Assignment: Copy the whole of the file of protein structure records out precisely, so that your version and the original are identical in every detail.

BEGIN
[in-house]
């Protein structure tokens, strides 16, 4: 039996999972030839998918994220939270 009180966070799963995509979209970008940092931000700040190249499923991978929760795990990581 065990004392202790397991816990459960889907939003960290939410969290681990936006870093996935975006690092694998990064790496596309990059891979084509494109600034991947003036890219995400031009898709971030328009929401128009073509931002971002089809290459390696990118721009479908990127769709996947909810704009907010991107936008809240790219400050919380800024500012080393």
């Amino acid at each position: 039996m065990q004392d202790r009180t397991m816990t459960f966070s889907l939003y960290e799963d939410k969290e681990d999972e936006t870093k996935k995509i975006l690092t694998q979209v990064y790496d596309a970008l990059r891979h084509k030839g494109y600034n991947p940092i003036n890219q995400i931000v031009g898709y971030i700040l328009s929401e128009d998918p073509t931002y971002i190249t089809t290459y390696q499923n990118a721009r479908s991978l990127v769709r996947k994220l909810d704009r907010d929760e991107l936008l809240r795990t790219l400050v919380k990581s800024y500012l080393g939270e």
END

[in-house]
């Protein structure tokens, strides 16, 4: 039996999972030839998918994220939270 009180966070799963995509979209970008940092931000700040190249499923991978929760795990990581 065990004392202790397991816990459960889907939003960290939410969290681990936006870093996935975006690092694998990064790496596309990059891979084509494109600034991947003036890219995400031009898709971030328009929401128009073509931002971002089809290459390696990118721009479908990127769709996947909810704009907010991107936008809240790219400050919380800024500012080393």
């Amino acid at each position: 039996m065990q004392d202790r009180t397991m816990t459960f966070s889907l939003y960290e799963d939410k969290e681990d999972e936006t870093k996935k995509i975006l690092t694998q979209v990064y790496d596309a970008l990059r891979h084509k030839g494109y600034n991947p940092i003036n890219q995400i931000v031009g898709y971030i700040l328009s929401e128009d998918p073509t931002y971002i190249t089809t290459y390696q499923n990118a721009r479908s991978l990127v769709r996947k994220l909810d704009r907010d929760e991107l936008l809240r795990t790219l400050v919380k990581s800024y500012l080393g939270e």